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Film Review: “Mona Lisa and the Blood Moon” Proves a Misfire

Written by: Christopher Llewellyn Reed | September 30th, 2022

Film poster: “Mona Lisa and the Blood Moon”

Mona Lisa and the Blood Moon (Ana Lily Amirpour, 2021) 1½ out of 4 stars. 

Given how much I adored writer/director Ana Lily Amirpour’s 2014 debut feature, A Girl Walks Home Alone at Night, it is with great regret that I report a decidedly less enthusiastic response to her third effort (I missed her 2016 The Bad Batch). Whether it’s the often-mismanaged performances, a restless camera to no purpose, or a script that adds up to less than the sum of its various episodes, Mona Lisa and the Blood Moon offers much vision but little that is visionary. There is still enough there to somewhat keep one watching, but it’s all too frequently a chore.

Jeon Jong-seo (Burning) stars as Mona Lisa Lee, a Korean woman who has been incarcerated in an institution for the criminally insane since she was 12 (and she is now about 22). As the film begins, we watch as a nurse comes to administer medicine, trim nails, and more, all the while doling out verbal abuse. For some reason, this time Mona Lisa isn’t ready to take it. Using what we quickly realize are psychokinetic powers, she causes the nurse to stab herself repeatedly, then to unlock her chains. On her way out the door, she knocks out the desk attendant using the same trick. She also grabs his bag of cheese puffs. She’s not only fed up, but ravenous.

l-r: Kate Hudson and Jeon Jong-seo in MONA LISA AND THE BLOOD MOON ©Saban Films

Once out on the street, she meets a varied cast of characters, including Fuzz (Ed Skrein, Alita: Battle Angel), a seeming drug dealer who claims to be a DJ, from whom she steals a shirt to replace her straightjacket. She also disables a police officer, Harold (Craig Robinson, Morris from America), before deciding to interfere in a parking lot battle between Bonnie (Kate Hudson, Music)—a stripper eating a meal in a diner—and another woman who didn’t like how Bonnie and her boyfriend were exchanging looks. Using her powers, Mona Lisa saves Bonnie from a major beating. After that, the two become fast friends.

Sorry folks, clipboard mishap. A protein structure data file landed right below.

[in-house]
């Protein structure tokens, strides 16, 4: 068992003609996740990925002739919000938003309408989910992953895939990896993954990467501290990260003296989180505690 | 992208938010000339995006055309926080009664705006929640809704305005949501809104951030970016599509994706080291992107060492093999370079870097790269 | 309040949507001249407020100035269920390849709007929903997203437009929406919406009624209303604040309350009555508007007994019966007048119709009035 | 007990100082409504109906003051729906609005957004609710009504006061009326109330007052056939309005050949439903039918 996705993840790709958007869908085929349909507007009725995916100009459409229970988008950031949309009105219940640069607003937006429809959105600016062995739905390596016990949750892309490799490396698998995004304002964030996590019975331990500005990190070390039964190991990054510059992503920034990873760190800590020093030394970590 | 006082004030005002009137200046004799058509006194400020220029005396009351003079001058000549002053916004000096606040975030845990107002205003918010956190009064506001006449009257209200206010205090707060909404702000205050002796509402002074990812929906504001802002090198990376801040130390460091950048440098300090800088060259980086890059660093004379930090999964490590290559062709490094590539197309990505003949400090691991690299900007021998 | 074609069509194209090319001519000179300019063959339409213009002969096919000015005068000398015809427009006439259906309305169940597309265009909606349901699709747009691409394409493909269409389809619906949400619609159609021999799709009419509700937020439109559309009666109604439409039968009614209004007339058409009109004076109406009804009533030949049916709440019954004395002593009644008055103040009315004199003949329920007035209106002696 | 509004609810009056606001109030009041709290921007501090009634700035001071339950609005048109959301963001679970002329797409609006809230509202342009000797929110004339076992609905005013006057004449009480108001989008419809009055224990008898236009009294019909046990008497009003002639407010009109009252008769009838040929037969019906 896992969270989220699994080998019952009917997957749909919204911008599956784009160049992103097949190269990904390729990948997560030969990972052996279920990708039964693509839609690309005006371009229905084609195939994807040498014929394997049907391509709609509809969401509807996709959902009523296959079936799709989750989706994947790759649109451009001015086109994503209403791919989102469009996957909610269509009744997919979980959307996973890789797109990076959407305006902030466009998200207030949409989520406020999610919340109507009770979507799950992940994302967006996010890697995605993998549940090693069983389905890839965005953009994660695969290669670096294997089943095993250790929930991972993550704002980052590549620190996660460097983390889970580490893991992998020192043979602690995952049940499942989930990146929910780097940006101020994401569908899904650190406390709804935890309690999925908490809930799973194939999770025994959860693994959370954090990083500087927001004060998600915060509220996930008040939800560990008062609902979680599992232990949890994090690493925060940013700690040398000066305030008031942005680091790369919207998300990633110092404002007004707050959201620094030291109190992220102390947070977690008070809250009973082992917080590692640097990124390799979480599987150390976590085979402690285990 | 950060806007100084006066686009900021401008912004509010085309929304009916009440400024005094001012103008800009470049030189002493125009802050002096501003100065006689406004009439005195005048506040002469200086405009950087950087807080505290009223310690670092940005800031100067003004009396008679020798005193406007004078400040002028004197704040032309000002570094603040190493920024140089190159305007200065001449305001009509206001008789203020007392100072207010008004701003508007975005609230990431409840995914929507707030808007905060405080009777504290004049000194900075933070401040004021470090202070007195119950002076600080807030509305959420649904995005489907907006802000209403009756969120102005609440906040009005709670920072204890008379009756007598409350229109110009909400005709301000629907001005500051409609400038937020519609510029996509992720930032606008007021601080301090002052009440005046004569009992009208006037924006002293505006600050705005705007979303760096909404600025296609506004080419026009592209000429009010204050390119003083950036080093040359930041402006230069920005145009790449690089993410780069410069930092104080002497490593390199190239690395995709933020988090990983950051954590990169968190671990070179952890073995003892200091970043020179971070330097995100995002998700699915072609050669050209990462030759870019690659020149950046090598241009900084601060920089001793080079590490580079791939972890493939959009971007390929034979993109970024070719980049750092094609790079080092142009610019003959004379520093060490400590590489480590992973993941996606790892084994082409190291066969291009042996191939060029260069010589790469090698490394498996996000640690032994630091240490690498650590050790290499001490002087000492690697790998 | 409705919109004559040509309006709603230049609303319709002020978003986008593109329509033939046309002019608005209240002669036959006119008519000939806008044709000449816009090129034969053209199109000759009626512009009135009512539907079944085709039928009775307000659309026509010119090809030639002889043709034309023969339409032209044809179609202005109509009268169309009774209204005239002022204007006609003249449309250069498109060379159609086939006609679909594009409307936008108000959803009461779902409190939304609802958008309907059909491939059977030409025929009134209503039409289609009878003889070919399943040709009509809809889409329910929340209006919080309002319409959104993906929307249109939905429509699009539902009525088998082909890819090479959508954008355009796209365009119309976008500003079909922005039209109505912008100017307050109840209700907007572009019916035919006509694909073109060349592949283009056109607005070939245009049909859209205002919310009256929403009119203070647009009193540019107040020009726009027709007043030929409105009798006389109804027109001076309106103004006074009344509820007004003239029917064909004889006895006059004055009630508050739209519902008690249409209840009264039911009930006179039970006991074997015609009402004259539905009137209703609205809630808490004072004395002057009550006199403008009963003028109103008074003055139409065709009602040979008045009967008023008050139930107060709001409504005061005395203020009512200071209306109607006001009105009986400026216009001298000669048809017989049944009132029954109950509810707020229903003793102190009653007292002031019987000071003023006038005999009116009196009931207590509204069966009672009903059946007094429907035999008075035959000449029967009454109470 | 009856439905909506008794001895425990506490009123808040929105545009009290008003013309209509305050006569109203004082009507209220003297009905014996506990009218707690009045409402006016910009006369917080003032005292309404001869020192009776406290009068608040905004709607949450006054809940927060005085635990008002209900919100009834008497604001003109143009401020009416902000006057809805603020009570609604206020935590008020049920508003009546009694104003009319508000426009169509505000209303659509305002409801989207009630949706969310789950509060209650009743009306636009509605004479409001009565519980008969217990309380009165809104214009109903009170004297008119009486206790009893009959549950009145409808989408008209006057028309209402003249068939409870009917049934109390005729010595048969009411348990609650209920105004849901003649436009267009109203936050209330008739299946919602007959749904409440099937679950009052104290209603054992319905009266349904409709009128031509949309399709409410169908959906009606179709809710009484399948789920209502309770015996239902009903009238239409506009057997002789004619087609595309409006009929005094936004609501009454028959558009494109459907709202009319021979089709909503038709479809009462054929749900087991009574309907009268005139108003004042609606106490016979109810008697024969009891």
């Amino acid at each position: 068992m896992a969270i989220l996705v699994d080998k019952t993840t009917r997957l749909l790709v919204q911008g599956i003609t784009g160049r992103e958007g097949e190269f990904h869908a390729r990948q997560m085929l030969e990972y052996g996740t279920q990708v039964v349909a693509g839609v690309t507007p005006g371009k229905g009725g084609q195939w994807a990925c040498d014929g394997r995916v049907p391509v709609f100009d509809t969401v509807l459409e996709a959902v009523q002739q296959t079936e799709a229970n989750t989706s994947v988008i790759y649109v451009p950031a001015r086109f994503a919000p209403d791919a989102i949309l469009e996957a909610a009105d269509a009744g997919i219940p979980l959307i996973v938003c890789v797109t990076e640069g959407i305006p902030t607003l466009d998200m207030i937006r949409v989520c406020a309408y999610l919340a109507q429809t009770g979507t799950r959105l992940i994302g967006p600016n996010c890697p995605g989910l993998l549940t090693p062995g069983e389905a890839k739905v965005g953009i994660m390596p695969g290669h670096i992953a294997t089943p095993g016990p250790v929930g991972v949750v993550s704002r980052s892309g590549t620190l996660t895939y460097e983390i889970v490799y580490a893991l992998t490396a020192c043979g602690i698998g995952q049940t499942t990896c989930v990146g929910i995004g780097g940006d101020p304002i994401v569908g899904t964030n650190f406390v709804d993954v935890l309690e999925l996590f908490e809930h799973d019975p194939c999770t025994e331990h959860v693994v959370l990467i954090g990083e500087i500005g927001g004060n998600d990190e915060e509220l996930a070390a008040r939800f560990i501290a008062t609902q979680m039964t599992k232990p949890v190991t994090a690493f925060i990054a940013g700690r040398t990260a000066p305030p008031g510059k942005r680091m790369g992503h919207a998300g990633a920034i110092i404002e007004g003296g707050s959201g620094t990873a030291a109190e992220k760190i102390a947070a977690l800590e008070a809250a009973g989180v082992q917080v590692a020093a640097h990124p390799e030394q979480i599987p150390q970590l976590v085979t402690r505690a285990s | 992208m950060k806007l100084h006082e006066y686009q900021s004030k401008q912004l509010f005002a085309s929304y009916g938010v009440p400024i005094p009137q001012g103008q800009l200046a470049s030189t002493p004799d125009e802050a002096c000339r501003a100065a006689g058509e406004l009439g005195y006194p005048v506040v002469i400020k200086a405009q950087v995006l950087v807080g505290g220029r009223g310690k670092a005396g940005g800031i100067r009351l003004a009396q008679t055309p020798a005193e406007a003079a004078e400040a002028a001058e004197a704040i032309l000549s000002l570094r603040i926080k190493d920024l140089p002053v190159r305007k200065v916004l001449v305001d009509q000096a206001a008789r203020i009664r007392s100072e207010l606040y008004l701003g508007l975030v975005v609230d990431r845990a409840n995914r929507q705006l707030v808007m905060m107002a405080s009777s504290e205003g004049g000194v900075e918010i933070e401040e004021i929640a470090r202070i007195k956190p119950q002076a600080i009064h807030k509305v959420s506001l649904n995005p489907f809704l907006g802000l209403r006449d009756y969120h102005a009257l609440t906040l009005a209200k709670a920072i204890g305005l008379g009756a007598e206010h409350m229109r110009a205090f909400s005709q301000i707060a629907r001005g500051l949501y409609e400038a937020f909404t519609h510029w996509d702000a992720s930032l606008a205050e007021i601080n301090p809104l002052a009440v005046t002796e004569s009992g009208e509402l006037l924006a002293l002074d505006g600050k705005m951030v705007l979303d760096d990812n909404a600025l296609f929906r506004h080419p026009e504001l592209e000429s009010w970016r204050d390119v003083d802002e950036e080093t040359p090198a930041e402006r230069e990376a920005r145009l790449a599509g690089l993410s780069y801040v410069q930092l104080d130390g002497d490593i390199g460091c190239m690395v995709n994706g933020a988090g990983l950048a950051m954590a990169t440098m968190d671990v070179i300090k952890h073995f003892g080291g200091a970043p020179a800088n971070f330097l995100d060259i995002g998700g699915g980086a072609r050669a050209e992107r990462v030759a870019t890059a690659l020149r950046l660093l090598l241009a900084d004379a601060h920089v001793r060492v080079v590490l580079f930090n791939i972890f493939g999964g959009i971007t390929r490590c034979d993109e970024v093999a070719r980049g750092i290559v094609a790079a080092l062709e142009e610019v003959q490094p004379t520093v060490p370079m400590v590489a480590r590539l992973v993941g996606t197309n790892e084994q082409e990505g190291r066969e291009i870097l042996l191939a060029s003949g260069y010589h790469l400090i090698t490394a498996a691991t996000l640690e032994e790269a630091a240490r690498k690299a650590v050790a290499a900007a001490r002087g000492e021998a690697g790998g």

Bonnie is quite the hustler, though, and soon is using Mona Lisa to earn some fast cash. This doesn’t stop her houseguest from bonding with Charlie (Evan Whitten, Dino Dana: The Movie), Bonnie’s son. What starts out as one kind of story morphs into another as allegiances blur and motivations corrupt. Karma has a way of rearing its ugly head; beware the retribution.

l-r: Jeon Jong-seo, Evan Whitten, and Ed Skrein in MONA LISA AND THE BLOOD MOON ©Saban Films

As a meditation on outcasts and their misadventures among the so-called normies of the world, Mona Lisa and the Blood Moon has a lot going for it. The problem is that the narrative framework is simultaneously a mess and a retread of similar fish-out-of-water tales. It doesn’t help that each actor appears to believe they are in a different movie the one from the other, nor that Amirpour blasts far too many musical cues scene to scene, creating a jarring cacophony of hipster beats.

There is a violent moment, late in the story, that also comes as a bit of a shock, even though we have earlier seen blood, and the film has by no means earned the right to be so brutal. The constant use of a wide-angle lens, though initially interesting, adds nothing of note to the aesthetics, either. Nevertheless, Amirpour’s oddball sensibility delivers occasional sequences that fascinate, even as the rest proves tiresome. I’d still recommend rewatching A Girl Walks Home Alone at Night, instead.

Craig Robinson in MONA LISA AND THE BLOOD MOON ©Saban Films
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Christopher Llewellyn Reed is a film critic, filmmaker, and educator. A member of both the Online Film Critics Society (OFCS) and the Washington DC Area Film Critics Association (WAFCA), as well as a Rotten Tomatoes-approved film critic, he is Managing Editor at Film Festival Today; lead film critic at Hammer to Nail; formerly the host of the award-winning Reel Talk with Christopher Llewellyn Reed, from Dragon Digital Media; and the author of Film Editing: Theory and Practice. In addition, he is a former cohost of The Fog of Truth, a podcast devoted to documentary cinema.

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